I’ve been lucky. I’ve only been bullied by maybe three kids in my life, and that wasn’t fun at all. But by far, food’s been my biggest bully since adolescence. I haven’t had a day since I was 12 that I haven’t obsessed over what I would or wouldn’t eat. 

So that doughnut? That terrible, two-dimensional doughnut I drew with the weirdly-shaped sprinkles? That doughnut can suck it. 

But the fear of sucking is also a bully that keeps artists from sending their work out into the world, so here’s my doughnut [on the left], for all the Internet to see. 

You’re welcome.

As a sculptor, Matt works in copper, so after we’d drawn our bully and shown it to the rest of the class (triple blerg), he wanted us to take our interpretation and somehow create it in copper wire.

Then I Became A Sculptor

Because metaphor was never my strong suit, I began twisting my wire into a distinct doughnut shape. 

As a person who never works with her hands and can’t get out of her head, it was incredibly satisfying to take a thick piece of copper wire and bend it to my will. There’s a lot in this world that I can’t control, but this effing wire was gonna be totally doughnut-y by the time I got finished with it. 

I wanted there to be sprinkles, so I took tiny pieces of copper and wrapped them around the wire. But they wouldn’t stay in place. Even so, it gave me an idea: BARBED WIRE DOUGHNUT.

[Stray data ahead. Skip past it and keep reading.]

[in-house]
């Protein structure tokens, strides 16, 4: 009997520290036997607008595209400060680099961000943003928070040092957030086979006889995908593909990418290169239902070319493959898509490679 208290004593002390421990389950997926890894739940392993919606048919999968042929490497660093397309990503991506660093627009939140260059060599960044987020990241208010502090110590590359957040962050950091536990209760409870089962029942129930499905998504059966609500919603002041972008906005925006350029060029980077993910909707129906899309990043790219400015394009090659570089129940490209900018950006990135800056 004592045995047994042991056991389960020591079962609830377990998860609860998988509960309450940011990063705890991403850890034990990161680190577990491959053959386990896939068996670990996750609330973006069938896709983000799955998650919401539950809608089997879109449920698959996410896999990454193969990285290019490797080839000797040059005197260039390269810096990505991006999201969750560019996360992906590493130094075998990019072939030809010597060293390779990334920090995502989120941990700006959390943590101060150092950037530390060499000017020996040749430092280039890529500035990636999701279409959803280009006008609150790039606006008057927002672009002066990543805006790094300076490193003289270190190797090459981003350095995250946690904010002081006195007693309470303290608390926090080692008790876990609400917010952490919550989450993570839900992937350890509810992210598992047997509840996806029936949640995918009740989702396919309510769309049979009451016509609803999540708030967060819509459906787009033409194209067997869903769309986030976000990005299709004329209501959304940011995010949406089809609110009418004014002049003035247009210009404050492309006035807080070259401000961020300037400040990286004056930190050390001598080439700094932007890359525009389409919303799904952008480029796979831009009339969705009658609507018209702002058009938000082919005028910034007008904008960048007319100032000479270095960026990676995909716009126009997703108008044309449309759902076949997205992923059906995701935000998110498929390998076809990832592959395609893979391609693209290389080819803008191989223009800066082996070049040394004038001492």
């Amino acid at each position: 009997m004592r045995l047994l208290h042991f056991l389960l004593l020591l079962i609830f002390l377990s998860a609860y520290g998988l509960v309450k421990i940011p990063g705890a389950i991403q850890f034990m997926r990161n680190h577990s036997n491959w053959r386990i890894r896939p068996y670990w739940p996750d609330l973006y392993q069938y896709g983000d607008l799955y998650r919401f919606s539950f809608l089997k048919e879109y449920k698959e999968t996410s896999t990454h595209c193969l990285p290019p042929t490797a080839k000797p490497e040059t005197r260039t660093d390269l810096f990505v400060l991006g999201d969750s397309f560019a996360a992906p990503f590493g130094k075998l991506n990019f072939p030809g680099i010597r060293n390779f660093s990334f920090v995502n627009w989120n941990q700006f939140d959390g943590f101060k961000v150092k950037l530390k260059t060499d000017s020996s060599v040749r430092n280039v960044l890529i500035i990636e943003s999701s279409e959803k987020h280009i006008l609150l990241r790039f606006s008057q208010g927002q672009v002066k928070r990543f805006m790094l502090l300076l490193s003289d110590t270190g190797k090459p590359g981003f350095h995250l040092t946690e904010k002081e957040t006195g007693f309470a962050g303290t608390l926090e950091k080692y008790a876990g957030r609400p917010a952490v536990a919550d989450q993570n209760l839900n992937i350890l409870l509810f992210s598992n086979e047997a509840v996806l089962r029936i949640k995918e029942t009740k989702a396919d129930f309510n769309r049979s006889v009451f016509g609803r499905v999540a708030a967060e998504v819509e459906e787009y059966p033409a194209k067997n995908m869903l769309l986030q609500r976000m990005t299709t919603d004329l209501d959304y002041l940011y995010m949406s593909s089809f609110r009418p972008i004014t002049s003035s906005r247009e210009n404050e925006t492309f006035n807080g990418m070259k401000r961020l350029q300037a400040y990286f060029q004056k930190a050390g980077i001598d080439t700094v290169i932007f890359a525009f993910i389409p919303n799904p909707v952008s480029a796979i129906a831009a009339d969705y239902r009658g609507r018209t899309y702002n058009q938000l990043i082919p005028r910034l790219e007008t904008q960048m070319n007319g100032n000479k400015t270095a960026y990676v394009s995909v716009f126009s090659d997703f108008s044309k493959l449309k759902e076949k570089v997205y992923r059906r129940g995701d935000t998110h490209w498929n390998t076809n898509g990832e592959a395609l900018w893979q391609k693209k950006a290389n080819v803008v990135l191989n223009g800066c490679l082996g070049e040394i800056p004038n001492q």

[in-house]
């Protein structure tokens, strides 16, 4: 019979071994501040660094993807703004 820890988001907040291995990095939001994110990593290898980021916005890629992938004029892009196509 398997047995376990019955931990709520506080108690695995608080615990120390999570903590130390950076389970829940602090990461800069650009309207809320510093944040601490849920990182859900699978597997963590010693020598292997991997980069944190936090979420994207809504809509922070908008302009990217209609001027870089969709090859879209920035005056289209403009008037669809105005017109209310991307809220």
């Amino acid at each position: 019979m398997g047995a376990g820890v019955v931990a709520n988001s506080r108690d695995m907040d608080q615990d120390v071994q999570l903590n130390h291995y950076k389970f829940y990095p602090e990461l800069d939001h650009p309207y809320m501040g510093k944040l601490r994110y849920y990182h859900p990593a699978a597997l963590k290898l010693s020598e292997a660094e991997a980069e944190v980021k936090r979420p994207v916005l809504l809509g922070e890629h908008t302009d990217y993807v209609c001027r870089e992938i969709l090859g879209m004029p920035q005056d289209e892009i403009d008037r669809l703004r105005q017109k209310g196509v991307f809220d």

While a barbed wire doughnut appears to be more of a bully than a regular doughnut, making it out of barbed wire essentially robs it of its Great Doughnut Power because who the hell is gonna eat a barbed-wire doughnut? 

I came for a workshop and ended up creating The Ultimate Doughnut Solution. 

My doughnut isn’t a great piece of art by any stretch of the imagination, but creating it was so satisfying that I have to spread the word:

Go. Do something you’re terrible at. Do it multiple times. Revel in the awfulness. Roll around in it. It’s freeing.

Then, take your little piece of suck and show it to everyone you know. Post it on the Internet, for god’s sake. It’s not like the Internet saves anything forever and ever, right? Plus, if you have a drawing and you’re worried to share it, you can say to yourself, “Y’know what? No matter how bad this is, it’ll never be as appalling as that “Flintstone-wheel-wearing-Fred’s-suit”-looking thing from that column.” 

Take away the bullying power of the blank piece of paper, or the ball of clay and the blank canvas by showing the world The Worst Thing You’ve Ever Done. Because after you do that and you realize that it’s virtually impossible to die of mortification, everything else is gravy.



RECOMMENDED FOR: “Creative types,” people who like being a little scared, people who are uncomfortable in their comfort zone.

NOT RECOMMENDED FOR: Those averse to construction paper, eye-rollers and scaredy cats.

Courtenay Hameister is the Head Writer and Co-Producer of Live Wire Radio, a syndicated radio variety show distributed by Public Radio International. She is currently working on a book that will be released through Audible.com in 2015. Follow Courtenay on Twitter at @wisenheimer